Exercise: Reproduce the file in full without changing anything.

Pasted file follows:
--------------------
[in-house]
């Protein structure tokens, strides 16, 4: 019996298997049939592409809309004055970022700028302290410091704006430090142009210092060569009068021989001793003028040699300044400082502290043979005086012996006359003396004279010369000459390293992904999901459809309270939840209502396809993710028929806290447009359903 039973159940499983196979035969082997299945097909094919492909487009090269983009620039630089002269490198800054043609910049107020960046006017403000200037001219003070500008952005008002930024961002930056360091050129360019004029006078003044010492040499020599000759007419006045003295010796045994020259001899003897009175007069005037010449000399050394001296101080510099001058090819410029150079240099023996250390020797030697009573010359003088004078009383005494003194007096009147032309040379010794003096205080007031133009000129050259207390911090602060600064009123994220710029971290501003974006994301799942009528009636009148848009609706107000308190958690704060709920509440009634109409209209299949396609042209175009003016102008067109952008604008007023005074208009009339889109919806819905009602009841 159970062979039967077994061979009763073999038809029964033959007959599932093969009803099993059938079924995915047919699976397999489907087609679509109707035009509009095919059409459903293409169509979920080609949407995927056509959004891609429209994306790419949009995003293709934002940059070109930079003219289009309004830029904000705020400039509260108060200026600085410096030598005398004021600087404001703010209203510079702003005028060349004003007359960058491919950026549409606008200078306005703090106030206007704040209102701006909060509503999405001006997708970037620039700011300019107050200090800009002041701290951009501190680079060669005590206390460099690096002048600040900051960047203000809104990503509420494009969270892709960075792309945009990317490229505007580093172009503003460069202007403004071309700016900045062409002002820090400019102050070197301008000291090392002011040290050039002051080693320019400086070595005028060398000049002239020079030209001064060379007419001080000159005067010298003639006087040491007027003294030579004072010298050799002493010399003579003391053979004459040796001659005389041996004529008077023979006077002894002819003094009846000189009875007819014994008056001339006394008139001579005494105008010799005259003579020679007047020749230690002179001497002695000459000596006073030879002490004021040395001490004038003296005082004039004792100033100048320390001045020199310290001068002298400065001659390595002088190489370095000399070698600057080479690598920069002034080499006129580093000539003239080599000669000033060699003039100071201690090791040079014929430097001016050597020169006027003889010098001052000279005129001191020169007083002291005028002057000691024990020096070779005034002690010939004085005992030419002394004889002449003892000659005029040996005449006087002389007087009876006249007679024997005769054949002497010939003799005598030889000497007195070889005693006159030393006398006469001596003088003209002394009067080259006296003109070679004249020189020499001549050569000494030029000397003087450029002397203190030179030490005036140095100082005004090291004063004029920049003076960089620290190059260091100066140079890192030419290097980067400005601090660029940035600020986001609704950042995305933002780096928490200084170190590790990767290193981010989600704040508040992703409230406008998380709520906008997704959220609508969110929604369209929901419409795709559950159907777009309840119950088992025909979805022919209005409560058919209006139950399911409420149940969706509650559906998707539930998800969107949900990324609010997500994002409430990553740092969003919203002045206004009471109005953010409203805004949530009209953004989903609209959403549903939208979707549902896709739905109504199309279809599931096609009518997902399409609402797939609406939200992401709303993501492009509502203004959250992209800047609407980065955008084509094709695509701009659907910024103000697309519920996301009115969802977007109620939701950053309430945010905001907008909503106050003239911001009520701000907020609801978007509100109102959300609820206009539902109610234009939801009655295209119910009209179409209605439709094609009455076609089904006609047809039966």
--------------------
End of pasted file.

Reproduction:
[in-house]
């Protein structure tokens, strides 16, 4: 019996298997049939592409809309004055970022700028302290410091704006430090142009210092060569009068021989001793003028040699300044400082502290043979005086012996006359003396004279010369000459390293992904999901459809309270939840209502396809993710028929806290447009359903 039973159940499983196979035969082997299945097909094919492909487009090269983009620039630089002269490198800054043609910049107020960046006017403000200037001219003070500008952005008002930024961002930056360091050129360019004029006078003044010492040499020599000759007419006045003295010796045994020259001899003897009175007069005037010449000399050394001296101080510099001058090819410029150079240099023996250390020797030697009573010359003088004078009383005494003194007096009147032309040379010794003096205080007031133009000129050259207390911090602060600064009123994220710029971290501003974006994301799942009528009636009148848009609706107000308190958690704060709920509440009634109409209209299949396609042209175009003016102008067109952008604008007023005074208009009339889109919806819905009602009841 159970062979039967077994061979009763073999038809029964033959007959599932093969009803099993059938079924995915047919699976397999489907087609679509109707035009509009095919059409459903293409169509979920080609949407995927056509959004891609429209994306790419949009995003293709934002940059070109930079003219289009309004830029904000705020400039509260108060200026600085410096030598005398004021600087404001703010209203510079702003005028060349004003007359960058491919950026549409606008200078306005703090106030206007704040209102701006909060509503999405001006997708970037620039700011300019107050200090800009002041701290951009501190680079060669005590206390460099690096002048600040900051960047203000809104990503509420494009969270892709960075792309945009990317490229505007580093172009503003460069202007403004071309700016900045062409002002820090400019102050070197301008000291090392002011040290050039002051080693320019400086070595005028060398000049002239020079030209001064060379007419001080000159005067010298003639006087040491007027003294030579004072010298050799002493010399003579003391053979004459040796001659005389041996004529008077023979006077002894002819003094009846000189009875007819014994008056001339006394008139001579005494105008010799005259003579020679007047020749230690002179001497002695000459000596006073030879002490004021040395001490004038003296005082004039004792100033100048320390001045020199310290001068002298400065001659390595002088190489370095000399070698600057080479690598920069002034080499006129580093000539003239080599000669000033060699003039100071201690090791040079014929430097001016050597020169006027003889010098001052000279005129001191020169007083002291005028002057000691024990020096070779005034002690010939004085005992030419002394004889002449003892000659005029040996005449006087002389007087009876006249007679024997005769054949002497010939003799005598030889000497007195070889005693006159030393006398006469001596003088003209002394009067080259006296003109070679004249020189020499001549050569000494030029000397003087450029002397203190030179030490005036140095100082005004090291004063004029920049003076960089620290190059260091100066140079890192030419290097980067400005601090660029940035600020986001609704950042995305933002780096928490200084170190590790990767290193981010989600704040508040992703409230406008998380709520906008997704959220609508969110929604369209929901419409795709559950159907777009309840119950088992025909979805022919209005409560058919209006139950399911409420149940969706509650559906998707539930998800969107949900990324609010997500994002409430990553740092969003919203002045206004009471109005953010409203805004949530009209953004989903609209959403549903939208979707549902896709739905109504199309279809599931096609009518997902399409609402797939609406939200992401709303993501492009509502203004959250992209800047609407980065955008084509094709695509701009659907910024103000697309519920996301009115969802977007109620939701950053309430945010905001907008909503106050003239911001009520701000907020609801978007509100109102959300609820206009539902109610234009939801009655295209119910009209179409209605439709094609009455076609089904006609047809039966």